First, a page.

Fields and roadside margins are bursting with tiny suns in spring – dandelion flowers. If you take a close look, you’ll see that they are exceptionally beautiful – a flower arranger’s dream – if only they weren’t deemed weeds. Alas, they are usually overlooked, particularly as an ingredient in wine-making. But it’s worth having a go at creating this amber nectar. First, gather a carrier bag full of heads, but avoid the stalks – you just want the petals.
Put them in a fermenting vessel with 450g of chopped sultanas, 250ml of freshly brewed tea, 700g sugar and 5ml citric acid. Pour on 7l of boiling water. Stir to dissolve the sugar, leave to cool to about 18-20°C then add a sachet of wine yeast. Grate the rind of two oranges into the mix, and their juice (strain this before adding). Stir, cover with a tight lid and leave for 9-10 days.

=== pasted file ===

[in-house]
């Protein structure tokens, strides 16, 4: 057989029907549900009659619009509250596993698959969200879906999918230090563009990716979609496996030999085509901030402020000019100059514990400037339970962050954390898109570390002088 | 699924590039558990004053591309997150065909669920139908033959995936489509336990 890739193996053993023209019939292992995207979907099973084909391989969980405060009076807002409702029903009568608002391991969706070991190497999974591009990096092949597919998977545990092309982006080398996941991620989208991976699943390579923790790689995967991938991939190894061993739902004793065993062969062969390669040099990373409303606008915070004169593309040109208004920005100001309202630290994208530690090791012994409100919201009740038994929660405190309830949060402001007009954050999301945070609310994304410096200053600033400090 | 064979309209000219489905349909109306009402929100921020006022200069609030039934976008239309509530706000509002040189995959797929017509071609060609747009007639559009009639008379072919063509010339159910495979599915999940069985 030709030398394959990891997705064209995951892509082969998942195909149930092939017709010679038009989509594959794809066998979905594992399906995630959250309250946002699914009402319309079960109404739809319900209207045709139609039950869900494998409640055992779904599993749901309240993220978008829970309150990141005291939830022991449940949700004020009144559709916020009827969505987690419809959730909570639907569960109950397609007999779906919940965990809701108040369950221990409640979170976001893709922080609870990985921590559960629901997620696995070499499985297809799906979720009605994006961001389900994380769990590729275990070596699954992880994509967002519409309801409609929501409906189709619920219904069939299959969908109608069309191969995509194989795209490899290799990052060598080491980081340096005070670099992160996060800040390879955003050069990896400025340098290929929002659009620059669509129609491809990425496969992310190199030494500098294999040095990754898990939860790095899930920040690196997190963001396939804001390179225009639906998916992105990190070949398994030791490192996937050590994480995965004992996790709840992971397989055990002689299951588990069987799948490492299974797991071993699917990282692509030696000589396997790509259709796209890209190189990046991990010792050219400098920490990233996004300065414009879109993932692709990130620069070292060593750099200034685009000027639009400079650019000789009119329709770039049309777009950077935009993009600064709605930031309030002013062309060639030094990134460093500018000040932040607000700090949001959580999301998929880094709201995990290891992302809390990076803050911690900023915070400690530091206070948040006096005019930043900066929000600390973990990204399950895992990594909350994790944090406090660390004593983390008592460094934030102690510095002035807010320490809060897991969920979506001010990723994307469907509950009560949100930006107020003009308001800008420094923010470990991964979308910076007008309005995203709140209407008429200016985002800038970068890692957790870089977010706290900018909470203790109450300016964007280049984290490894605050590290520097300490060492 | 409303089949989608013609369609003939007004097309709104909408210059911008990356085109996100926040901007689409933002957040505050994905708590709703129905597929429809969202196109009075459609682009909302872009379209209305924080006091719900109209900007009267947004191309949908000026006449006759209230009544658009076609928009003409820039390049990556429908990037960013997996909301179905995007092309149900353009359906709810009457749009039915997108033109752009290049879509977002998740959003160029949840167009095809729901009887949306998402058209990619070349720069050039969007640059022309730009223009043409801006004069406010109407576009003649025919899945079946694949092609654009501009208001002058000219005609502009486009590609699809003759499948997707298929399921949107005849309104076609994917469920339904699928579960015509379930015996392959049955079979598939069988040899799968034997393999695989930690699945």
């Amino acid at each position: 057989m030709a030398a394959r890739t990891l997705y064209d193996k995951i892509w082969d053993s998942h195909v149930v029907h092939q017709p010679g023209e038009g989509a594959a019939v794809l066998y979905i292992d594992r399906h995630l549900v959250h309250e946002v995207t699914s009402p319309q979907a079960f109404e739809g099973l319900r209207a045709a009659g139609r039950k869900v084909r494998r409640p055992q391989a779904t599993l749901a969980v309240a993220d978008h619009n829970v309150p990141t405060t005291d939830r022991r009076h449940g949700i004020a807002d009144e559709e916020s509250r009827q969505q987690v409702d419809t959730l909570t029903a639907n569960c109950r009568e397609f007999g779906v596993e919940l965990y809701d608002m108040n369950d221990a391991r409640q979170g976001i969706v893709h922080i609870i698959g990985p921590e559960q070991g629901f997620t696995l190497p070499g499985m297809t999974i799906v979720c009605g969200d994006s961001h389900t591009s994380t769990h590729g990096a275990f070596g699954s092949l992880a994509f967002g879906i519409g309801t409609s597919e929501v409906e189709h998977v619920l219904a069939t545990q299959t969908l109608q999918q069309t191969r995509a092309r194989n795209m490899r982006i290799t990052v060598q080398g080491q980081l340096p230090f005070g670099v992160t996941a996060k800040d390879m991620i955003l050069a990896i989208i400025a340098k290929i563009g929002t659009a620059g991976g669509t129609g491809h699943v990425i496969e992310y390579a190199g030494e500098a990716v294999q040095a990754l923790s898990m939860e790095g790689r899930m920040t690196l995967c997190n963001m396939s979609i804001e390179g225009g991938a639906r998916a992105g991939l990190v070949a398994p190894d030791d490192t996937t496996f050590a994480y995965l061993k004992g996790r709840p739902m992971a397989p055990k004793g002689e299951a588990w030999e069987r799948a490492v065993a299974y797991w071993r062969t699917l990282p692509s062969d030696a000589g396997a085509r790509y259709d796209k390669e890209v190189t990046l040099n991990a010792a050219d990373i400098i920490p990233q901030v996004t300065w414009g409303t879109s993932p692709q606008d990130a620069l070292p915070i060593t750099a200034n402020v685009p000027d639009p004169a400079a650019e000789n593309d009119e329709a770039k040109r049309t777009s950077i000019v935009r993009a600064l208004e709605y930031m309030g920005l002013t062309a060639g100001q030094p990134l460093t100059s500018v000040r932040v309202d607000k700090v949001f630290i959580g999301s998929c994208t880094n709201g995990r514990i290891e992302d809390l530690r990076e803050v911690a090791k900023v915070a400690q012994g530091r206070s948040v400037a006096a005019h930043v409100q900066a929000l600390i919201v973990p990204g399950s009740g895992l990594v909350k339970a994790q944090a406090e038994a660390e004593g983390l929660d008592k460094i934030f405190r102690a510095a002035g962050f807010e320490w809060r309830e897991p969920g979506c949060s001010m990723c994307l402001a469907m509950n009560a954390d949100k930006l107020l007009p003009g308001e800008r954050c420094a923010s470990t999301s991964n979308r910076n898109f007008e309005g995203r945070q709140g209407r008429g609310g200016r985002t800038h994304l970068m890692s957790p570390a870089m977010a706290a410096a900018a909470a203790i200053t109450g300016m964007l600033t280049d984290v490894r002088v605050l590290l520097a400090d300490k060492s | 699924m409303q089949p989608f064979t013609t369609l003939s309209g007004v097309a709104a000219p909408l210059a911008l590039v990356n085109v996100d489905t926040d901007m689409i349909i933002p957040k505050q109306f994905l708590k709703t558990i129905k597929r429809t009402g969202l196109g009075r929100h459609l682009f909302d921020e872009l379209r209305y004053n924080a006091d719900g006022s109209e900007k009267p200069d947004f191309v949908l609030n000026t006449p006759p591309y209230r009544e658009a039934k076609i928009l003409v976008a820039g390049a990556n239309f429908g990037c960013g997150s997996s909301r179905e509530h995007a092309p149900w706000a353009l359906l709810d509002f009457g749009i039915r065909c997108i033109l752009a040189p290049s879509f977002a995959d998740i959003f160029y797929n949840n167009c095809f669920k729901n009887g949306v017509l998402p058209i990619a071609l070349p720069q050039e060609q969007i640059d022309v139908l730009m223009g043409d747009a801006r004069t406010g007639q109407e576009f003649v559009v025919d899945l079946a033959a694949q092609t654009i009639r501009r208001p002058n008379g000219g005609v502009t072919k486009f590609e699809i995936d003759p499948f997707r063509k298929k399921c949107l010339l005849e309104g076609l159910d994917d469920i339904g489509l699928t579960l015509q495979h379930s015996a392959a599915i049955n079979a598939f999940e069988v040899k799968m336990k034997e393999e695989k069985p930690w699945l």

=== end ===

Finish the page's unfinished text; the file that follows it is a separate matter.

Strain out the solids through fine muslin, return the liquid to the bucket and leave for a further 5-6 days. After this, siphon into a 5-litre demijon, leaving as much of the deposit behind as possible. If it is not full, top up with cooled, boiled water. Fit an airlock and leave in a warm place to ferment. Once the air has stopped bubbling through the airlock, it’s ready to bottle. Leave for six months before tasting!
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